The Sami have roamed Lapland as reindeer nomads since prehistoric times. The rock carvings of Tanum are depictions of hunting, everyday life and the myths of the Bronze Age. Runic writing was in use from the 2nd century AD up to the Middle Ages, and many stone inscriptions have survived. From Sweden from the 9th to the 11th centuries, the Varangians penetrated deep into Eastern Europe via the great rivers. Important trading bases of the Viking Age in Sweden itself were Birka and Hovgården on an island in Lake Mälaren. From the 12th century onwards, the Hanseatic city of Visby on the island of Gotland took over its role.
The Swedish art established itself with the emergence of a Swedish political system. Her main field of activity was church building, initially Romanesque, then in the form of brick Gothic (e.g. Uppsala Cathedral), and Gothic stone carving. Architectural treasures from later times are in particular castles and aristocratic palaces, including Kalmar (Renaissance), Skokloster, Stockholm (Baroque) and, as “Versailles of the North”, the former royal summer residence Drottningholm(Baroque, Rococo, Classicism). A master of the classical style was the sculptor JT Sergel . Functionalism became a seal of approval for Swedish architecture after the First World War. Wood is still used in house and settlement construction today. The Swedish “church villages” like Gammelstad in Luleå are an expression of Christian piety and community life in sparsely populated areas. The handicrafts and glass art from Småland, which flourished for the first time in the 18th century, continued in modern Swedish design, which in the second half of the 20th century became an internationally sought-after mass-produced item thanks to the IKEA furniture stores, among other things. In addition, the colorful patterns and decors of Swedish folk art (furniture, textiles) remained present.
A Swedish literature developed since the 14./15. Century. Rhyming chronicles and knight episodes stood at the beginning. Teaching poems and school dramas followed in the Baroque period. CM Bellman excelled at the end of the 18th century with popular and satirical songs. With literary modernism, Swedish literature gained European recognition: A. Strindberg shaped naturalistic drama. S. Lagerlöf is an important representative of neo-romanticism. She was the first woman to receive the Nobel Prize for Literature awarded by the Swedish Academy. Swedish crime fiction gained international renown with Sjöwall / Wahlöö and H. Mankell as a pacemaker. The children’s book author A. Lindgren became world famous with her unconventional heroines such as “Pippi Longstocking”, “Michel from Lönneberga” and “Ronja the robber’s daughter”. In music there was a similar »export hit« with the pop group ABBA. Art music only gained a foothold in Sweden at the end of the 18th century (Swedish music). It took up many folk elements – dance and choral music are to this day connecting elements of a national musical culture.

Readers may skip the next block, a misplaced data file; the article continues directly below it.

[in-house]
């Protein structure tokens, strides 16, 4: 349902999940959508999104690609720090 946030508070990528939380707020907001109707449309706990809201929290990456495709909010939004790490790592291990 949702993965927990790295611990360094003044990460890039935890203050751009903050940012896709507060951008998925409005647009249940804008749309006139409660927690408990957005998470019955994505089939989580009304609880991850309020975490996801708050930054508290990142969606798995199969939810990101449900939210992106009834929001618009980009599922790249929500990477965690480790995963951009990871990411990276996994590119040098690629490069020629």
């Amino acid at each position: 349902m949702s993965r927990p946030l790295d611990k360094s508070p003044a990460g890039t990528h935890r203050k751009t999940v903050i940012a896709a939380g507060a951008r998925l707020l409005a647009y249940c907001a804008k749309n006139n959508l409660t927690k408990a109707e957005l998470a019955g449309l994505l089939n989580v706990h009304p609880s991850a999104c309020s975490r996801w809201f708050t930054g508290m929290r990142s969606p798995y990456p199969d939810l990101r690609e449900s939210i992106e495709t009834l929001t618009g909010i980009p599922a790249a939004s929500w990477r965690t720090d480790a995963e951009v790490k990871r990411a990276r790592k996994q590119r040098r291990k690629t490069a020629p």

The silent film era was also shaped by the Swedish film industry. It was there that the later Hollywood diva G. Garbo started her career. The extensive oeuvre of director I. Bergman made its mark on the sound film of the second half of the 20th century.
In everyday Swedish culture, retreating to the countryside and experiencing nature play a major role. The individually designed leisure time in one’s own »summer house« is often juxtaposed with joint ventures organized by social and political organizations as a form of »democratic education«. The Swedes are particularly open to digitization. Popular sports are ice hockey, Nordic skiing and football.
In the fight against corona, politics and health authorities under the guidance of the chief virologist Anders Tegnell (* 1956) to infection as well as an immunization of the population as fast as possible that is reasonable for the health system. According to philosophynearby, Sweden went a separate way in Europe. Social and economic life was not subjected to a lockdown as it was in Europe. Schools, shops and restaurants remained open, and events for up to 50 people were allowed. The Swedish health authority recommended that citizens act independently, work more from home and reduce social contacts. No bans were issued. There was criticism of the weak leadership role of politics and the loose strategy of the health authority at home and abroad, especially from epidemiologists.